Signs of a dishonest insurance broker or agent

Pensions & Insurance Authority Forum: DOREEN KAMBANGANJI
DEALING with brokers and agents has its own merits as we discussed last week but, as consumers we still need to be careful. You do not want to buy a policy only to later realise that it is not what you signed up for.
Of course, you can get your premiums back especially for life insurance but this can be frustrating and you may not lose only time but money as you pursue the refund.
Let me emphasis that most insurance agents and brokers are honest, hard-working professionals and just like insurance companies, they are given annual licenses by the Pensions and Insurance Authority (PIA). Being in the financial sector, brokers, agents and other insurance players are expected to hold high integrity values. Insurance being a promissory business also needs to have honest people otherwise it risks losing the confidence of the public.
The PIA suspends and even revokes licenses of brokers and agents who fail to meet minimum standards. But since it is not possible for the PIA to see the day to day transactions, it is important that the public are aware about some of the bad traits and report these to the authority. It is important that you always deal with licensed brokers and agents. These are renewed annually and it is not automatic so always verify by checking on the PIA website, or call the authority’s office on 0211 251401/5. You can also ask to see a copy of the licence which should be displayed in their office.
Some signs that you may be dealing with a dishonest agent or broker include:
• A broker or agent who puts you under undue pressure to buy a policy immediately. An agent or broker is supposed to explain the various options available that meet your financial goals and encourage you to take as much time as you need to evaluate them.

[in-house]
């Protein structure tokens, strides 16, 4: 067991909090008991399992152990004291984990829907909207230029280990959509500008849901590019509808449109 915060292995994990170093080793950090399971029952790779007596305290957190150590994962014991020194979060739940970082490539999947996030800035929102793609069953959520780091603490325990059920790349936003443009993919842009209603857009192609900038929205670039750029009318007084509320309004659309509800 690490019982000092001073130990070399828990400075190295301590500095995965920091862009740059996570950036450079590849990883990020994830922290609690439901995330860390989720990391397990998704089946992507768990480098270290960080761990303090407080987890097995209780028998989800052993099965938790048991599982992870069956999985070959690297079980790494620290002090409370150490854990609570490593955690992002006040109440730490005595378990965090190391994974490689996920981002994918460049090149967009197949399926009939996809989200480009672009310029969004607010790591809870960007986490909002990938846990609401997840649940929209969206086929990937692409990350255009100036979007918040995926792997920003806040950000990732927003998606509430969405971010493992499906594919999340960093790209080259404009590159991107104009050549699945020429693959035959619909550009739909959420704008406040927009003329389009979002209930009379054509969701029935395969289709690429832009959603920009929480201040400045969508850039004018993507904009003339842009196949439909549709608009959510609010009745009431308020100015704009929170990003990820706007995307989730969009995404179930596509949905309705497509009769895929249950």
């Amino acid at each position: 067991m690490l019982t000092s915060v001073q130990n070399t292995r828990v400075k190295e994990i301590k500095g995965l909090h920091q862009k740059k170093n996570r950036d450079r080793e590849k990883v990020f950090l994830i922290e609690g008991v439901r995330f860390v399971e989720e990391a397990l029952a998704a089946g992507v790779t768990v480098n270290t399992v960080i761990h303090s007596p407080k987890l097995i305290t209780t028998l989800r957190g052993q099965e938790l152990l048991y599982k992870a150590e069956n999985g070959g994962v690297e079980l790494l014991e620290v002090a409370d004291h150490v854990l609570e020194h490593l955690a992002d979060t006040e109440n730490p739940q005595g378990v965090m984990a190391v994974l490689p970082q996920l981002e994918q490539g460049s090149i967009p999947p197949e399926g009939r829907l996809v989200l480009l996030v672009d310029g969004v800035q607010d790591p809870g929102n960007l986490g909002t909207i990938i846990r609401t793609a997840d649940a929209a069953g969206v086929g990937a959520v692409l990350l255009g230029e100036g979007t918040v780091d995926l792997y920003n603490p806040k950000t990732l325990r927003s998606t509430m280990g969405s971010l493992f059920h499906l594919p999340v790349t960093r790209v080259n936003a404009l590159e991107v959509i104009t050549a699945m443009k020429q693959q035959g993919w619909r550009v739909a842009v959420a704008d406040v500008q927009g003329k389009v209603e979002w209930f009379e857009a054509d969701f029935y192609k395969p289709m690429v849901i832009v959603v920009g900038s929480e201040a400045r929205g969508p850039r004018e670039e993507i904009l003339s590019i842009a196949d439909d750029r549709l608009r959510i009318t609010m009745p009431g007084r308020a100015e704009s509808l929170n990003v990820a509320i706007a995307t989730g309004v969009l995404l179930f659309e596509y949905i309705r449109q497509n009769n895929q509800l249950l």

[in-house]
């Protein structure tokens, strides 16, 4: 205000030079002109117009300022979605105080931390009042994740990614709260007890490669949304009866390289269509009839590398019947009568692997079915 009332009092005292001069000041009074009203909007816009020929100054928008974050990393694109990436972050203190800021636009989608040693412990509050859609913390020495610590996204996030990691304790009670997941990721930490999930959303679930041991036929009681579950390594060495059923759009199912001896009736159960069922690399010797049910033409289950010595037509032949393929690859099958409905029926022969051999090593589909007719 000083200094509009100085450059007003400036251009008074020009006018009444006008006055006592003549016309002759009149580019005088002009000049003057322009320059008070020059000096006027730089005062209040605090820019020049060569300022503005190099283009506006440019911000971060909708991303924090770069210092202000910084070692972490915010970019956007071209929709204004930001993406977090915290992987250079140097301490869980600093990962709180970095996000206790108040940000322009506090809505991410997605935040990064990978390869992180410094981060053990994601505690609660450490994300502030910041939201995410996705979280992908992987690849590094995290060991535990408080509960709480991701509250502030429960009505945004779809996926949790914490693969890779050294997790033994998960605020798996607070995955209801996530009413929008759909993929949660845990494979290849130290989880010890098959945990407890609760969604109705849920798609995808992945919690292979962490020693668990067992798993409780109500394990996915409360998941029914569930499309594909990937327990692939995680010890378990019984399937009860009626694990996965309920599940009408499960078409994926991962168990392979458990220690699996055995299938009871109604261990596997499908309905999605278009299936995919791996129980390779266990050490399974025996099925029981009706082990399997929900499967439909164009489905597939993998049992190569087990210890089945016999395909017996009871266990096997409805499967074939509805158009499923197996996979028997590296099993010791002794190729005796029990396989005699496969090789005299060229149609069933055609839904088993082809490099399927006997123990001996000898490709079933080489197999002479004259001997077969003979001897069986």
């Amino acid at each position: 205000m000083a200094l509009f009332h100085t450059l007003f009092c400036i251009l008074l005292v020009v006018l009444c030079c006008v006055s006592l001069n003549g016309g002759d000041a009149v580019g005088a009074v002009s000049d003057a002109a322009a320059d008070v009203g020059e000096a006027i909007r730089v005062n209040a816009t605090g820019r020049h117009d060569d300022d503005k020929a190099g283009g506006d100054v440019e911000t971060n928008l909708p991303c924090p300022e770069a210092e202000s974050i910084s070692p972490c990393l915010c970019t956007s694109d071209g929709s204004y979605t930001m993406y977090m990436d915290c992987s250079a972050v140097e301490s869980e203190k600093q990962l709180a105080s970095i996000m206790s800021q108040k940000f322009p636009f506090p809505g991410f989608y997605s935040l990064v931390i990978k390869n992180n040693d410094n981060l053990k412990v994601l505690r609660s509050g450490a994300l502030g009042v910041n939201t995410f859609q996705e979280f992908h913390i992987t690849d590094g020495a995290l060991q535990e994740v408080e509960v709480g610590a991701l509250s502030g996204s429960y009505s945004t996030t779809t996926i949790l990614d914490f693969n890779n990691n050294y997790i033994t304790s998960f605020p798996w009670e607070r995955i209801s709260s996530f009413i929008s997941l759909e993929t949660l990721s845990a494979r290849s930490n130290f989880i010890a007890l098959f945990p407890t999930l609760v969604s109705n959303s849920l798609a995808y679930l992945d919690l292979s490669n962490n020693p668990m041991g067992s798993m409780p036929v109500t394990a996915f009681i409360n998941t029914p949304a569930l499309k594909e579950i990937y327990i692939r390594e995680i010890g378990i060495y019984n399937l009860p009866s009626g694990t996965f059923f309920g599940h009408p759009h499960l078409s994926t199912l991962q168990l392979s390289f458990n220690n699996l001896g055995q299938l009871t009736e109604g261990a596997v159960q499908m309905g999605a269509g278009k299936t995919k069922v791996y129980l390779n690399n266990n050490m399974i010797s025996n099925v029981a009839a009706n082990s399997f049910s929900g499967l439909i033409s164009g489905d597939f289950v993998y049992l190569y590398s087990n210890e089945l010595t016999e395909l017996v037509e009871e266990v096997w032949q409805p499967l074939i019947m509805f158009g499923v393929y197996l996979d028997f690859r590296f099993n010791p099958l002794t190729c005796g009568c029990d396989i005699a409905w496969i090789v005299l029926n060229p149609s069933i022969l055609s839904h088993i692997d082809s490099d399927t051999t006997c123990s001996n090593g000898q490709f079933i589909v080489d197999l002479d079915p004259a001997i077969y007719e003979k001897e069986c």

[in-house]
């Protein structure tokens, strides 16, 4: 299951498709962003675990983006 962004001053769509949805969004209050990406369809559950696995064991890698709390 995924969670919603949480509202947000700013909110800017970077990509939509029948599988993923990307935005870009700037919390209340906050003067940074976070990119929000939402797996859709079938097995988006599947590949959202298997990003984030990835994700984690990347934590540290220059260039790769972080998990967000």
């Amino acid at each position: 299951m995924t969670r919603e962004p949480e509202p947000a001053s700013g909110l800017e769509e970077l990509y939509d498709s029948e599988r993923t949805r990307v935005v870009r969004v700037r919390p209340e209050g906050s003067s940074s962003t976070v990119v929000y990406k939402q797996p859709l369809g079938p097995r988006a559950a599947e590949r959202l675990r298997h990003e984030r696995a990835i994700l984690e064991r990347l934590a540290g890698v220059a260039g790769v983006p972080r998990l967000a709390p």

• Like we explained last week, most brokers and agents make money in the form of commissions paid by insurers. Commissions are based on a percentage of the premium and vary by line of business. The more premium you pay, the more commission the agent earns. You should therefore scrutinise any requests for additional premium that you receive from your agent or broker or even insurer after the policy has been issued.
• On the hand, you also need to be on the lookout for agents who quote premiums which are unusually too low. Remember, if something seems too good to be true, it probably is not. This applies to insurance premiums. While premiums can vary from one insurer to another, they usually fall within a fairly close range.
• Another tell-tale sign is an agent who is difficult to reach. An agent or broker should be available when you call them. Make sure that he or she has an actual physical address as well.
• S o m e unscrupulous brokers and agents collect premiums from clients but then keep the money rather than forwarding it to the insurer. If you do not receive your policy within reasonable time (not more than 30 days), contact your insurer directly. Remember to keep your receipt carefully.
• A broker or agent who is willing to misrepresent your business e.g. by omitting losses or including blatant inaccuracies. You be in trouble with your insurer when these deceptions are discovered especially at the point of making a claim.
We hope this information will help you become more aware as insurance consumer and help you in identifying dishonest brokers or agents. If you have dealt with a dishonest agent or broker or having problems, please do not hesitate to contact the insurance company directly. Should you fail to resolve this issue, contact the PIA on email or call us on 0211 251401/5

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